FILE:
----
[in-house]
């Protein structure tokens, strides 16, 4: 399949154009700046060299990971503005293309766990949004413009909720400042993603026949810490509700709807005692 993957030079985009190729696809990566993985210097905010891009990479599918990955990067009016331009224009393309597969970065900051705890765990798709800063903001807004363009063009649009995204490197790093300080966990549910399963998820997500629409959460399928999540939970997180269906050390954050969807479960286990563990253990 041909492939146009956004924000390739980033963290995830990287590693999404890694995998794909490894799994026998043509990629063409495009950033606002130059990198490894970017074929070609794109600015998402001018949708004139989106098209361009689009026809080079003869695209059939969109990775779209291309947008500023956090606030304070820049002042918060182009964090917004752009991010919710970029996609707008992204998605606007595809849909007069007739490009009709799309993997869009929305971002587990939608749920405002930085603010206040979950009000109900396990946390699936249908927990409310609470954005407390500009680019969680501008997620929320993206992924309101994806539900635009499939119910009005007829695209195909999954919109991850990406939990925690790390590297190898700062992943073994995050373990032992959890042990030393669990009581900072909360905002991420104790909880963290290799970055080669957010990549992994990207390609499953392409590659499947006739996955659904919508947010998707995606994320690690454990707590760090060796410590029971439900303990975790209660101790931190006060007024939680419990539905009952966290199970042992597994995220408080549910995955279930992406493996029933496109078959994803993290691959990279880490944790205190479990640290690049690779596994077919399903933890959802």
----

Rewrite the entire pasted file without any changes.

[in-house]
């Protein structure tokens, strides 16, 4: 399949154009700046060299990971503005293309766990949004413009909720400042993603026949810490509700709807005692 993957030079985009190729696809990566993985210097905010891009990479599918990955990067009016331009224009393309597969970065900051705890765990798709800063903001807004363009063009649009995204490197790093300080966990549910399963998820997500629409959460399928999540939970997180269906050390954050969807479960286990563990253990 041909492939146009956004924000390739980033963290995830990287590693999404890694995998794909490894799994026998043509990629063409495009950033606002130059990198490894970017074929070609794109600015998402001018949708004139989106098209361009689009026809080079003869695209059939969109990775779209291309947008500023956090606030304070820049002042918060182009964090917004752009991010919710970029996609707008992204998605606007595809849909007069007739490009009709799309993997869009929305971002587990939608749920405002930085603010206040979950009000109900396990946390699936249908927990409310609470954005407390500009680019969680501008997620929320993206992924309101994806539900635009499939119910009005007829695209195909999954919109991850990406939990925690790390590297190898700062992943073994995050373990032992959890042990030393669990009581900072909360905002991420104790909880963290290799970055080669957010990549992994990207390609499953392409590659499947006739996955659904919508947010998707995606994320690690454990707590760090060796410590029971439900303990975790209660101790931190006060007024939680419990539905009952966290199970042992597994995220408080549910995955279930992406493996029933496109078959994803993290691959990279880490944790205190479990640290690049690779596994077919399903933890959802």